When he was 16, his parents sent him to Toronto at the urging of his older brother, who had moved to Canada years earlier and said there were good opportunities to build a comfortable life. Young Hassan came alone and lived with his brother while upgrading his high school qualifications.
Initially, he says, he hated Canada, missed his family and friends, and was upset by the overt racism he encountered.
“Toronto was not a nice place in the seventies if you looked like me. It didn’t matter where you came from, if you were riding a subway, anyone who looked South Asian was called a ‘Paki’ and people would say it without hesitation.”
But he made friends, and spent evenings working at a movie theatre and drinking with fellow employees after their shifts ended.
“I was struggling with: ‘Is this a place I’m going to be temporarily and then go back to Guyana?’ And then it came to me one day: ‘Hassan, you need to get over this. You’re not going back anywhere. This is home.’ ”
He became a certified welder while still a teenager, and quickly got a job. He just as quickly realized he did not enjoy welding. “It was a lot of smoke, and I thought this can’t be good for your health.”
After asking his boss for a raise to his $4-an-hour pay, and being disappointed with the offer of just 35 cents more, he says he walked out at lunchtime the same day, changed his clothes, and spent the same afternoon applying for a job as a mechanic at Canadian Car & Foundry’s trailer-manufacturing facility.
He was hired on the spot at CanCar as apprentice trailer mechanic with a starting salary of $7.35 an hour.
It was at CanCar that he caught the union bug. After attending just three meetings of the CAW local at the plant and listening to officials talk about health and safety issues, he agreed to stand for election as chairman of the bargaining unit.
He says the older work force, many of them immigrants and Second World War veterans, supported him because he was young and willing to stand up to management. They were nervous about risking their own jobs by being too outspoken. At 18, he was their union leader.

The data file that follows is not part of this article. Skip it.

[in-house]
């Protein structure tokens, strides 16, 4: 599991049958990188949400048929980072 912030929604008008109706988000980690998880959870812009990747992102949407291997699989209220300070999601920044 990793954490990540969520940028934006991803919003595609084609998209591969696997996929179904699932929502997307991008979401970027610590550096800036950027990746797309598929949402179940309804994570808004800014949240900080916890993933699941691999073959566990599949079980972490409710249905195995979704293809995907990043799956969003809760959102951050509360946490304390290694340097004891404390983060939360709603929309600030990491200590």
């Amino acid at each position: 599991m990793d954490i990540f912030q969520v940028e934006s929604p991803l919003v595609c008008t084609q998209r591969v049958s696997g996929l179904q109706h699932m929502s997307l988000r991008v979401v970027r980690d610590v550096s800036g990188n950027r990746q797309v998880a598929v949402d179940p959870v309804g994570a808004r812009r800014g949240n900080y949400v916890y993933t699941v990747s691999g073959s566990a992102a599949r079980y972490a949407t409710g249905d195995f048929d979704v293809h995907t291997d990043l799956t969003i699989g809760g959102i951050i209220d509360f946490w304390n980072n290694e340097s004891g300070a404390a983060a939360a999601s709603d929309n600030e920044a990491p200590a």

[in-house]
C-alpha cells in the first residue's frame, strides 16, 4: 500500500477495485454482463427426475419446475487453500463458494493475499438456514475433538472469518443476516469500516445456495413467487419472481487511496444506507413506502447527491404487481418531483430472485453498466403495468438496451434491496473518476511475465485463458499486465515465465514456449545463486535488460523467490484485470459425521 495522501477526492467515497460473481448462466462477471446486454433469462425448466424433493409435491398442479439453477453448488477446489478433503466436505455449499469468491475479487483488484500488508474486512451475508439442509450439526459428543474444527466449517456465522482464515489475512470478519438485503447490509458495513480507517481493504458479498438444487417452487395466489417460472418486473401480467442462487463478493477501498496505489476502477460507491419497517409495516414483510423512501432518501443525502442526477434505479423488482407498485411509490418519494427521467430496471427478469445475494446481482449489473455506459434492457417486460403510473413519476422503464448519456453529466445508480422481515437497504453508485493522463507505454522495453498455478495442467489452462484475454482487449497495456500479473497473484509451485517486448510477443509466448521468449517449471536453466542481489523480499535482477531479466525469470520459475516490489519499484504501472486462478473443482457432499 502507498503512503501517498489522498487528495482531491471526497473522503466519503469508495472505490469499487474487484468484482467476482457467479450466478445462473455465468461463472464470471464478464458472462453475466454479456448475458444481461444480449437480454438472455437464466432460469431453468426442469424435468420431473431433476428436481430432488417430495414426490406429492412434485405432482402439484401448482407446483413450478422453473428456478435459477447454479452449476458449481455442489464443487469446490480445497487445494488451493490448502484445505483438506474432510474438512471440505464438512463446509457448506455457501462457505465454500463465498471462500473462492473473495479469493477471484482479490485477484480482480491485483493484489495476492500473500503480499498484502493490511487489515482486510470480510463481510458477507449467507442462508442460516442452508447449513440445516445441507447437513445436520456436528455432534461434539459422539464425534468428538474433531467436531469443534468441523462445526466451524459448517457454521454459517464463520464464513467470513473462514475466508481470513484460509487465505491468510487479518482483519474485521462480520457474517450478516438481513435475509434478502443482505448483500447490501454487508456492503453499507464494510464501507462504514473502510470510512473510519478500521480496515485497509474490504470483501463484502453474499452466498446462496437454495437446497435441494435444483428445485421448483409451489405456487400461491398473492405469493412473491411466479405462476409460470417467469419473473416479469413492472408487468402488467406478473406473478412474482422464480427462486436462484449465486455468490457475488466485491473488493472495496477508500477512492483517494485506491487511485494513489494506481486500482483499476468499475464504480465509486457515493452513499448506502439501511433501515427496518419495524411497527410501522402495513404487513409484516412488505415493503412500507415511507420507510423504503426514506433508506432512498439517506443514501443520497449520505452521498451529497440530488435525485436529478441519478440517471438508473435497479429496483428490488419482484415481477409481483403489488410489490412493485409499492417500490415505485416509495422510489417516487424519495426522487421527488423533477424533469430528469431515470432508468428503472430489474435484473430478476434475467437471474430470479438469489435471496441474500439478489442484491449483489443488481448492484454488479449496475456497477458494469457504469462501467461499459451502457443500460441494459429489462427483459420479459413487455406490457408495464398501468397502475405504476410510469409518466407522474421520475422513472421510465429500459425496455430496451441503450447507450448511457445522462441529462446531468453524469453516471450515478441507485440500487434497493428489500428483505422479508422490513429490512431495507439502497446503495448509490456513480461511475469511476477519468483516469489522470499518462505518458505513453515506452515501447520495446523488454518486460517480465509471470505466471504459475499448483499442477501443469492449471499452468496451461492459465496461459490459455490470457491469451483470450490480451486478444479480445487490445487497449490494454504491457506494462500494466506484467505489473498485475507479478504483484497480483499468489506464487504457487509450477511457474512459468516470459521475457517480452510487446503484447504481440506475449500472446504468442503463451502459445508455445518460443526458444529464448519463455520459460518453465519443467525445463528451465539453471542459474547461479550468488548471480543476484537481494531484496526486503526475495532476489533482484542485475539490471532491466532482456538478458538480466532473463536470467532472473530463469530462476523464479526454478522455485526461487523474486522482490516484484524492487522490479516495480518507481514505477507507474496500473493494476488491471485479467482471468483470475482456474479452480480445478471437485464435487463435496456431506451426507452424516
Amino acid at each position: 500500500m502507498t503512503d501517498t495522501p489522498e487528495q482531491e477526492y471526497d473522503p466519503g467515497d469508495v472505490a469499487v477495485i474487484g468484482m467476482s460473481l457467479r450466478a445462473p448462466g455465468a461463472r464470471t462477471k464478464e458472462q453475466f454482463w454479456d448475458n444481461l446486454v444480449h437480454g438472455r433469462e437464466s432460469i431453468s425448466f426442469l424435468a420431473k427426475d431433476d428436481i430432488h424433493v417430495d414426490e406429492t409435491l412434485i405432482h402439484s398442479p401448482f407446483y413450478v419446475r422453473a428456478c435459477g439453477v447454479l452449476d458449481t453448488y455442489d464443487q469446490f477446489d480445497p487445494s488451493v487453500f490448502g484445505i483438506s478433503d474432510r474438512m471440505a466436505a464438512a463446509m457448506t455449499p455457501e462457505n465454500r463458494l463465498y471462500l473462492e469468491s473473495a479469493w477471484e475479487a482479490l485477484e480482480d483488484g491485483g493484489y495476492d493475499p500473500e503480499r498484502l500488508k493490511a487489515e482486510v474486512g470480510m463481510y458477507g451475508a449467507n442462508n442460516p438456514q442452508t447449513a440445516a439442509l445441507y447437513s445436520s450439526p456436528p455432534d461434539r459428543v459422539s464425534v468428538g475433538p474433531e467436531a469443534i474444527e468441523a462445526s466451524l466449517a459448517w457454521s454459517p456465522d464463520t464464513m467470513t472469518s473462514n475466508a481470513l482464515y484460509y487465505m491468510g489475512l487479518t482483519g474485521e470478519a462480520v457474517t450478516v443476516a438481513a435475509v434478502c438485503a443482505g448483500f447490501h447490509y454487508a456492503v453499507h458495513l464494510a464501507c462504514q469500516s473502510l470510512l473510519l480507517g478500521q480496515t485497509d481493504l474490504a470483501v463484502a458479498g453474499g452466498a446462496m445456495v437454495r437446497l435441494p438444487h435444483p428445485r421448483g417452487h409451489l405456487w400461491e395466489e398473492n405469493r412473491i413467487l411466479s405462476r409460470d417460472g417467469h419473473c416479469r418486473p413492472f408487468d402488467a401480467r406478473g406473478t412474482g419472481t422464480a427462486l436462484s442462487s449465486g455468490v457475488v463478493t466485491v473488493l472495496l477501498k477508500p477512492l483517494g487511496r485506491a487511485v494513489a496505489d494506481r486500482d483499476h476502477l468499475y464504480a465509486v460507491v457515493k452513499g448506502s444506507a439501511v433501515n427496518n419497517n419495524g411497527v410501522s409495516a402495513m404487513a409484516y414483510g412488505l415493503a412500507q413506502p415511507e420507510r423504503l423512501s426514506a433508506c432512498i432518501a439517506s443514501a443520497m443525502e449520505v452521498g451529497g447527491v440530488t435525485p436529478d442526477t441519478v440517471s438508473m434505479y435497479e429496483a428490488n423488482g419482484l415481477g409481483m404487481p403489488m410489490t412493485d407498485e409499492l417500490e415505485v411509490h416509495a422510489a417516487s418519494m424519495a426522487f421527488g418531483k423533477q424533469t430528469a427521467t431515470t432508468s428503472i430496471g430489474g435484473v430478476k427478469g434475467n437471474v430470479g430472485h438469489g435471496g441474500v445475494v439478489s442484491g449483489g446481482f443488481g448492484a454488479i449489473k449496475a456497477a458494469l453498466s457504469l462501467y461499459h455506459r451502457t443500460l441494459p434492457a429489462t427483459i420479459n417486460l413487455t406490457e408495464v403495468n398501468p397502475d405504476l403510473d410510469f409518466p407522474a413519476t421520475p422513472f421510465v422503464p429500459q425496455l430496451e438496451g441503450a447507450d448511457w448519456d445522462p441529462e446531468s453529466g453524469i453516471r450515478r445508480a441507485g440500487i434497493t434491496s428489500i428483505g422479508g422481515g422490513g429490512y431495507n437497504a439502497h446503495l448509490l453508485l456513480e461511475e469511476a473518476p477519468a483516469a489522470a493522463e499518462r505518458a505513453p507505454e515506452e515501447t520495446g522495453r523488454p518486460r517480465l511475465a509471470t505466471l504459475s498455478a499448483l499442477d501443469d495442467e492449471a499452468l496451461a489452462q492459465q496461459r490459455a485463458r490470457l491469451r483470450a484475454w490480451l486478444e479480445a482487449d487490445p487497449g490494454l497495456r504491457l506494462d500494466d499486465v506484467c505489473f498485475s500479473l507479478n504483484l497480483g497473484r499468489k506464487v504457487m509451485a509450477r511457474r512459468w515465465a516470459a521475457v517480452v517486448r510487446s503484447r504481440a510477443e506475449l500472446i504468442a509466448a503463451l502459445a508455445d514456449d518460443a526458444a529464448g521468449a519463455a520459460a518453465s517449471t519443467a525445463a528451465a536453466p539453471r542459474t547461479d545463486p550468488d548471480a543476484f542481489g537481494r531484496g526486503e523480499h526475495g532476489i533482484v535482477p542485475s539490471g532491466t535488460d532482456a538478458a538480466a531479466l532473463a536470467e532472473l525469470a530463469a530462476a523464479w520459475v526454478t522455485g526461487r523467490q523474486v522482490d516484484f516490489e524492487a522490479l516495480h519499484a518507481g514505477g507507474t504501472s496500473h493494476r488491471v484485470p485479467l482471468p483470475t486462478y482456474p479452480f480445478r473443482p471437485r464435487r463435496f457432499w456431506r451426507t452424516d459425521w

Mr. Yussuff says he quickly realized he needed to get more serious with his life, and that leadership wasn’t about “swearing at managers” on behalf of his members.
One of his early tasks was to persuade provincial education ministry officials to offer a practical hands-on test at the plant to certify mechanics, because he was upset that so many older employees were earning less money because of their inability to write the certification test in English.
“They all passed their tests, and they all got $3-plus increases in their pay, which to me was quite remarkable because they deserved it,” he recalls. “It ensured they were not treated differently from their other co-workers who were doing the exact same work. That gave me a sense that the purpose of a union was to use it as a vehicle to help people.”
His next job was at the now-shuttered General Motors Trucks Centre in Toronto, where he worked as a mechanic and again got involved in union activities. In 1986, he defeated the incumbent plant chair in an election and became head of the plant’s bargaining unit while still under 30.
From there, he attracted the attention of CAW leader, Bob White, who asked Mr. Yussuff to join the union’s staff in 1988 as a young organizer. In 1999, with Mr. White’s support, he decided to run for election as a vice-president at the CLC, saying he wanted to try shaping pro-labour public policies.
“Everybody thought I was nuts – I was in the prime of my work in the union and I had some credentials,” he says. “One thing I’ve learned in life is you’ve got to take a bit of risk, and the CLC would give me a lot of opportunity to learn things I didn’t know.”